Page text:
I have a student who is struggling in math. What she is able to do is so interesting. It is even more interesting when I consider her struggles. It seems like the number sense that she should have gained in second grade is NOT intact. For example, she cannot move around the hundreds chart with ease. If asked what 24 plus 30 is she would have two strategies: standard algorithm and counting on by thirty singles! The problem with her standard algorithm use is that she has memorized the procedures with no understanding. Therefore, 26 + 6 is sometimes 86! She cannot count by ten from any number. She has little command of facts that sum to ten so she has a difficult time knowing that n = 6 when 34 + n = 40. She cannot respond accurately when asked, "what would you add to 8 to get a sum of 18?"
Here is where it gets interesting. She knows her multiplication facts COLD. She can play "Big Array/Small Array" covering a larger array with two smaller arrays. She can generate algebraic notation showing her thinking (ex: 18 x 7 = (10x7) + (8x7) 18 x 7 = 70 + 56 and finally, 18 x 7 = 126)
When given a problem to solve like the one shown in the assessment below, she struggled. Even though she works proficiently with the array cards, she is having a difficult time moving from the concrete to a more symbolic representation. Today, she wanted to decompose the 7. I asked her how she would break seven apart. She said she would break it into a 3 + 4. I asked her what her next move would be. She froze. At this point I wish I had her grab the array cards and work to find two array cards that would cover an 18 x 7 array. Instead I showed her the smaller array she was left with. The one we discussed was an 18 x 3. I asked her if she knew her three facts up to 18 or if she knew her 18 facts. There was a long pause. I was even hoping that she might suggest adding 18 three times but that suggestion didn't come. My next move was to ask her if there was another option, other than decomposing the 7. She was able to suggest decomposing the 18. When I asked her how she might break it up, she struggled. I asked what 7 facts she knew by heart. She suggested 7 x 5. I asked if she knew any larger facts. She knew 7 x 10. I asked her to partition the array so that one part was a 7 by 10. She was able to do this. When I asked the length of the remaining side, she couldn't tell me. After many attempts, she counted on from 8 and settled on ten as her answer. Once she was able to decompose the large array and label the array's dimensions, she was on her way and completed the rest of the assessment independently.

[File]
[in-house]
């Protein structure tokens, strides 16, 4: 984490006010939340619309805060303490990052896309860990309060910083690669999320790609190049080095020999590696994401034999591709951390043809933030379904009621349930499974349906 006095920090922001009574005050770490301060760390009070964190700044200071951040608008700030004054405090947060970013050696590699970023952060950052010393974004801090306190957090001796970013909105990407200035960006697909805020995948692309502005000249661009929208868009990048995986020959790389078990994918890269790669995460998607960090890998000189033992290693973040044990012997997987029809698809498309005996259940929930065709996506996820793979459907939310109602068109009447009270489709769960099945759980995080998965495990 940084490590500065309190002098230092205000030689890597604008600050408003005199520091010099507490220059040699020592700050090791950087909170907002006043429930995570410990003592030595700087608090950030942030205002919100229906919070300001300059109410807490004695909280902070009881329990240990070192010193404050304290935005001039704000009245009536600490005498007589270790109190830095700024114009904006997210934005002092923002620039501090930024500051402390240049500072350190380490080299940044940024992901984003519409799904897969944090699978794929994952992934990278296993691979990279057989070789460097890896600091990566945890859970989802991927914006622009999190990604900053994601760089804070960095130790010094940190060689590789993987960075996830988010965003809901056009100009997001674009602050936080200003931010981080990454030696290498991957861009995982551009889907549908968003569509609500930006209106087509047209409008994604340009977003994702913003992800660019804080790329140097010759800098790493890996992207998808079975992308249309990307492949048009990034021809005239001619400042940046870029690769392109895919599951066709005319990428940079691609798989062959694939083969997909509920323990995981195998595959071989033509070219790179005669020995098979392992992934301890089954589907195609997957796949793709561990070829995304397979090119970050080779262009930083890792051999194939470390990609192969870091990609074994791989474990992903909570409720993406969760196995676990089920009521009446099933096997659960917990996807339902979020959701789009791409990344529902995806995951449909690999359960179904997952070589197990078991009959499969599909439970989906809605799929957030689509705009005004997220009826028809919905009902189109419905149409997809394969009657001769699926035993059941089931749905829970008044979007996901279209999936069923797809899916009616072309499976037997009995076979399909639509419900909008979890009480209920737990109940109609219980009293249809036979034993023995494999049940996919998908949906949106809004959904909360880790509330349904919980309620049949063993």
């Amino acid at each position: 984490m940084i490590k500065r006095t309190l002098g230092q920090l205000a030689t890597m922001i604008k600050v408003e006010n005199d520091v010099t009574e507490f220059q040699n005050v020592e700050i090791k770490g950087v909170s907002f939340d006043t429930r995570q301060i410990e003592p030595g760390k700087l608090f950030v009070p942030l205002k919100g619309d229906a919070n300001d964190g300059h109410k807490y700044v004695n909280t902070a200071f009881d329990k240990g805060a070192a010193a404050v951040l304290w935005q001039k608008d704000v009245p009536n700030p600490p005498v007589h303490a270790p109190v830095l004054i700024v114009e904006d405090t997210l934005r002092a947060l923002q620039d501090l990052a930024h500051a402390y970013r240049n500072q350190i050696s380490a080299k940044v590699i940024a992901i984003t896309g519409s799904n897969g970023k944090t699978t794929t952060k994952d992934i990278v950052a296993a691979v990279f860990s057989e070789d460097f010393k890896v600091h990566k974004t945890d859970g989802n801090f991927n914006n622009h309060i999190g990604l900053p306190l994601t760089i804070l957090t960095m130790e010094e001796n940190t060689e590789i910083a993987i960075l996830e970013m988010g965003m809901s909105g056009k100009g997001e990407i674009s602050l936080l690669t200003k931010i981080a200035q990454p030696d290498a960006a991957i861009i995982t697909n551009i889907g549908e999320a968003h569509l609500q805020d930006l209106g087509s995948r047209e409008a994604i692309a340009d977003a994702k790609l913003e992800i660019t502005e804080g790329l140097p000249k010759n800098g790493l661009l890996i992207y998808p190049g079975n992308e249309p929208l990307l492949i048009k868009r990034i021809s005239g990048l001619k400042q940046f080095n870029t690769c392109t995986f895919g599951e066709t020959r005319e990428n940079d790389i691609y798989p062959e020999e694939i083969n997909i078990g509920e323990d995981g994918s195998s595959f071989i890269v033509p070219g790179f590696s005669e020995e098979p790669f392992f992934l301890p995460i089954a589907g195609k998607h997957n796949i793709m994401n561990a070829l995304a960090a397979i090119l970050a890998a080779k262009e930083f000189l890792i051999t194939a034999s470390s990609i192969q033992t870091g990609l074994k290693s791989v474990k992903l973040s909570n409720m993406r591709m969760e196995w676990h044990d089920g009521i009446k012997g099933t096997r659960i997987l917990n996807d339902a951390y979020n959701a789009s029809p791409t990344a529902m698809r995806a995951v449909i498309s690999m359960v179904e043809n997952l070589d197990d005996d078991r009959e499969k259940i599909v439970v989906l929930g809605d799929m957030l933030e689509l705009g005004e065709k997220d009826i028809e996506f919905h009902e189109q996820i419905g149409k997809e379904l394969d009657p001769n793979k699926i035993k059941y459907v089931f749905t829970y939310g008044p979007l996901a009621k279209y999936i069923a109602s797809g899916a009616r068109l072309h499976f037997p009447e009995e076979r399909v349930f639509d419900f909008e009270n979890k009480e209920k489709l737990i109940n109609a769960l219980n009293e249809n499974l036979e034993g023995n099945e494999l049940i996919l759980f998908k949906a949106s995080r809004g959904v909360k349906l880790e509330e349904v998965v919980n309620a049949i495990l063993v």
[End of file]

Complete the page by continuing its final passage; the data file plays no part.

I wish I always knew the best path to help students work through problems. I ask a lot of questions. I give think time. Still, I wish I had grabbed the array cards because she may have been able to make the connection between the physical arrays that she has worked with successfully and today's more symbolic representation. I wish I had a math coach or another adult who loves math as much as me, by my side in the classroom, so that we could strategize. I'd love to have more confidence in the math moves I make.
I still have to think about how to fill some of those number sense gaps. I'll begin with an Investigations game called "Capture 5" and go from there. I hope that this game will help her to add ten to any number with ease and to learn facts that sum to ten and make the connection between these facts and figuring out missing addend problems or subtraction problems where knowing those critical facts is helpful. This is what I'm thinking. I just wish I was more certain.